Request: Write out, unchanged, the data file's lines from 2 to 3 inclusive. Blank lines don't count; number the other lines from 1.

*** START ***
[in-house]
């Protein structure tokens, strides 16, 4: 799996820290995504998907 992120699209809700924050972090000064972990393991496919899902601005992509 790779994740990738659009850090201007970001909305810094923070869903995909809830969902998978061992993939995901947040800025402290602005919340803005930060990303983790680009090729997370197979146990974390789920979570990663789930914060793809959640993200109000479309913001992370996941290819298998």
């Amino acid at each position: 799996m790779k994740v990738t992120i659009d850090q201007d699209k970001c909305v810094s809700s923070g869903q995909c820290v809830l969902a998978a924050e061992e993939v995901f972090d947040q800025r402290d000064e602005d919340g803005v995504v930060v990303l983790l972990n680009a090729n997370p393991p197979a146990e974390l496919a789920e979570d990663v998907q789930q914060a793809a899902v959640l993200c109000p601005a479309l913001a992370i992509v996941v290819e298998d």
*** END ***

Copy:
């Protein structure tokens, strides 16, 4: 799996820290995504998907 992120699209809700924050972090000064972990393991496919899902601005992509 790779994740990738659009850090201007970001909305810094923070869903995909809830969902998978061992993939995901947040800025402290602005919340803005930060990303983790680009090729997370197979146990974390789920979570990663789930914060793809959640993200109000479309913001992370996941290819298998």
């Amino acid at each position: 799996m790779k994740v990738t992120i659009d850090q201007d699209k970001c909305v810094s809700s923070g869903q995909c820290v809830l969902a998978a924050e061992e993939v995901f972090d947040q800025r402290d000064e602005d919340g803005v995504v930060v990303l983790l972990n680009a090729n997370p393991p197979a146990e974390l496919a789920e979570d990663v998907q789930q914060a793809a899902v959640l993200c109000p601005a479309l913001a992370i992509v996941v290819e298998d």